I am settling back into my routine after returning from another wonderful trip to Ghana! I am so grateful for all of the amazing travel experiences my job with Touch A Life has afforded me, but this past week was one of my favorites of all time. The team, comprised of 22 volunteers and supporters, was just so, so wonderful. There were so many moments when we were at the Care Center that I found myself looking around at our incredible crew as they interacted with the kids and staff. We hosted a yoga retreat at the facility over the weekend, which was just the absolute best, and the children all had their medical and dental assessments completed thanks to our rock star volunteer physician and dentist. There was a fierce sand volleyball tournament, tons of crafting projects in the Art Center, and plenty of bonding with the kids. Our trips are always about the children we serve, first and foremost, but as I reflect on our week, I keep reveling in how stellar the team from the U.S. was, how passionate they are about Touch A Life and how a mentality of gratitude seemed to cloak every single person as they savored their time in Ghana. It was really special.
While I was there, my phone made itself scarce – whether it was lost or stolen or simply misplaced, I don’t know, but it went rogue halfway through the trip. I was annoyed, to be sure, mostly because I wasn’t interested in shelling out cash for a new device once I got home. But then a moment of clarity passed over me, and I felt pleased that I was able to disconnect from everything that tends to creep into my mind via my phone even when I’m in the most sacred of spaces. Sure, it made it easier knowing that I could get in touch with James or my family if I needed to by using someone else’s phone – I wasn’t totally stranded or off the grid – but I loved not having a device at my fingertips. I procrastinated on buying a new phone when I got home, and since I’ve returned, I’ve lost touch with the gravitational pull towards my social media feeds and text messages, which is something I’ve wanted to do, but failed at, for some time now. I even (finally) bought an alarm clock so I can keep my phone charging in a separate room at night (instead of using it to wake me up each morning), preventing any temptation to delve into the world of email before falling asleep.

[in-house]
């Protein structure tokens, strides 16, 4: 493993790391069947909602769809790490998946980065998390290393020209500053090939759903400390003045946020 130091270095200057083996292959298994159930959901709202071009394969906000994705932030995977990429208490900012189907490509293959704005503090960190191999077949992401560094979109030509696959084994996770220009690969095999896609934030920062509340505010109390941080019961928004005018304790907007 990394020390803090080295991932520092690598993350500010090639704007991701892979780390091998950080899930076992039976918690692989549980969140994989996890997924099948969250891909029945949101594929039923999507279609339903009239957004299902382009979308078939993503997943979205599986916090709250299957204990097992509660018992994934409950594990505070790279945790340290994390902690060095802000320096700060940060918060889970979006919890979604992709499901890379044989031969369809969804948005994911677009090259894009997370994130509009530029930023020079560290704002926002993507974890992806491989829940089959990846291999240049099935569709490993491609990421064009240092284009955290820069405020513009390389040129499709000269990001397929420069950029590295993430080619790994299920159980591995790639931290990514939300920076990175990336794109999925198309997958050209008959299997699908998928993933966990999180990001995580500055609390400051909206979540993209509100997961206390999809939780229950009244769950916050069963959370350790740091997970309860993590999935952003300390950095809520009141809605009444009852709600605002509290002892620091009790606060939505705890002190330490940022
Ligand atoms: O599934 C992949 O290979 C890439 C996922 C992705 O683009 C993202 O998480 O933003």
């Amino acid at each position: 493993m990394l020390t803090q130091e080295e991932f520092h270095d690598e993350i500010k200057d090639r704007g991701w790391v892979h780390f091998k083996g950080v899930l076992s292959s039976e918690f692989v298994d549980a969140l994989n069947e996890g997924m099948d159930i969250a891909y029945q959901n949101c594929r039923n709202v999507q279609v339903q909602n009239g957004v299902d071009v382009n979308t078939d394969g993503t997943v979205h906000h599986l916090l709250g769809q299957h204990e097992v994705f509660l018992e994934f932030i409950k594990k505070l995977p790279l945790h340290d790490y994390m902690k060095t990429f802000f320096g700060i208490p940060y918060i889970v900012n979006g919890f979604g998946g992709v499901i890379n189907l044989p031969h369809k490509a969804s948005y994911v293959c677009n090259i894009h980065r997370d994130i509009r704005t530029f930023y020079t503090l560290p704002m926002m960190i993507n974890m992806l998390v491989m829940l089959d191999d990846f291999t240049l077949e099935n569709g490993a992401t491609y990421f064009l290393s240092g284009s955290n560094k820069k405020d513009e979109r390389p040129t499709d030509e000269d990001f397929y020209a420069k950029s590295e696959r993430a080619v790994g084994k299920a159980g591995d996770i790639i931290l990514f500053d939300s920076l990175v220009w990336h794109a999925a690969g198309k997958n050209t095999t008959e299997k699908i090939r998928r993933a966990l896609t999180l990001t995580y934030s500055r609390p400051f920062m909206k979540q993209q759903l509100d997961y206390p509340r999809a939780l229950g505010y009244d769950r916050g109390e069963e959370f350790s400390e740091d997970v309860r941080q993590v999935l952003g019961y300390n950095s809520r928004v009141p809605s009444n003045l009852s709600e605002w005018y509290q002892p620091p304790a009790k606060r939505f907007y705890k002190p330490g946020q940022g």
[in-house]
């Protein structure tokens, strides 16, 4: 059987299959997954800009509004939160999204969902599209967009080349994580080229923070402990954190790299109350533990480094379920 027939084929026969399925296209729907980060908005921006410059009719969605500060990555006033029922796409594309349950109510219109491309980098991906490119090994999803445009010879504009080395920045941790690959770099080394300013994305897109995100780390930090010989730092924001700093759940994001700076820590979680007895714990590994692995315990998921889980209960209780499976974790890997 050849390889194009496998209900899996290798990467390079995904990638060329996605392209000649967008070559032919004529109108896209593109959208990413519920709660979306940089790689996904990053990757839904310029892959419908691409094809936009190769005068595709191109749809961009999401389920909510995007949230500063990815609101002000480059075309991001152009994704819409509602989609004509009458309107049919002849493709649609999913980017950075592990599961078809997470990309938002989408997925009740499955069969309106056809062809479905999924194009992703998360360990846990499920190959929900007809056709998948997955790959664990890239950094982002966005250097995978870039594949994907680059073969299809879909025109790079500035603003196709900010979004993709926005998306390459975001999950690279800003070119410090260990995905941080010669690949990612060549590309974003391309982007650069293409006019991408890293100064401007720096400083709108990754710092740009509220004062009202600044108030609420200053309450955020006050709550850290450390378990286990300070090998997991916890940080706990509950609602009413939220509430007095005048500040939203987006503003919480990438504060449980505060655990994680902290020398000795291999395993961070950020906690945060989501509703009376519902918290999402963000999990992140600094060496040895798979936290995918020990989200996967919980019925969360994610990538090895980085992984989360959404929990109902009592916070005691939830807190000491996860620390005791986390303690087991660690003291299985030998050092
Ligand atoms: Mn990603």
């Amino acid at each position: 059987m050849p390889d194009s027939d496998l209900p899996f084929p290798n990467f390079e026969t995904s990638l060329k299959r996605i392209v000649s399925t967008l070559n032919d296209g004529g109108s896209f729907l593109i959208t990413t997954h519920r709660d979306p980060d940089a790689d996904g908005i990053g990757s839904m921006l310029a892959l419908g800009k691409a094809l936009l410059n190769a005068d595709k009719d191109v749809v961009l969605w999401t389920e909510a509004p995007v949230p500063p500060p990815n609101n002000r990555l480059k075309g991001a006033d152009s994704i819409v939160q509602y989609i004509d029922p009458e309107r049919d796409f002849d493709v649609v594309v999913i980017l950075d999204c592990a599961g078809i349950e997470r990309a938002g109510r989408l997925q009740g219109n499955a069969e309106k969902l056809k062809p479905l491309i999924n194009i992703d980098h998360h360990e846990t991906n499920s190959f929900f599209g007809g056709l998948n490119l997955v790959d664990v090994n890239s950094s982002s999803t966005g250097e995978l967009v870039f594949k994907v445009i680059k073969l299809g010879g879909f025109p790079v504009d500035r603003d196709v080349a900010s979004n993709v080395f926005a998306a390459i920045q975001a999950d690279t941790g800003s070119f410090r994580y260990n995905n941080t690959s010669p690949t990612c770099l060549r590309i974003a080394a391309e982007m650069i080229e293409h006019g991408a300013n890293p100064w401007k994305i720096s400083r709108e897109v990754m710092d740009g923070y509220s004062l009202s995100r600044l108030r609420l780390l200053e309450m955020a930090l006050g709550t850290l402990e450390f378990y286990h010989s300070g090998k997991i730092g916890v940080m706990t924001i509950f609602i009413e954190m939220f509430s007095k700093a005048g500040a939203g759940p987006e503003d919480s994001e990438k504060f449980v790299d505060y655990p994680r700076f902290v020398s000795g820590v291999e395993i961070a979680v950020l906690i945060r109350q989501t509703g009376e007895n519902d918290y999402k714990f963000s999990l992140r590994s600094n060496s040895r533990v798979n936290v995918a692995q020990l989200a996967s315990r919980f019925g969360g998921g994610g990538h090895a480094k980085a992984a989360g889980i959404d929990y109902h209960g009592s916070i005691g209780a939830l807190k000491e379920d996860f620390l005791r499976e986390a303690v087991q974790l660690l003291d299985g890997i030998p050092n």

Coincidentally (though not on purpose, lest you think I lost my phone as a social experiment), I wrote a post about social media usage for Darling Magazine that was published on Monday, the day I got back into action after recovering from jet lag, and I understood what I had written so much more acutely after having been disconnected with technology myself. I’d love it if you took a peek at the piece and let me know what you think. For now, here’s a taste of what’s in store:
“…if we’re relying solely on an online community to validate our character or our opinions, without having a real life community in place to balance out this feedback, we may be missing the point.
The point is that bonding with a group of people gathering in an online forum is important, but so is intimately connecting with the loved ones with whom we interact in real life, face-to-face. Relationships that withstand the test of time are the ones in which we’re honest and real, both online and in person, and solely relying on the commentary from those with whom we communicate through screens can be detrimental.”
For the rest of the post, hop on over to Darling’s blog!
Image via The Girl With The Curl
Sorry your phone went missing in Ghana but thanks for reflecting on it in such a positive way:) Amazing insight and wisdom. Love the post on Darling magazine!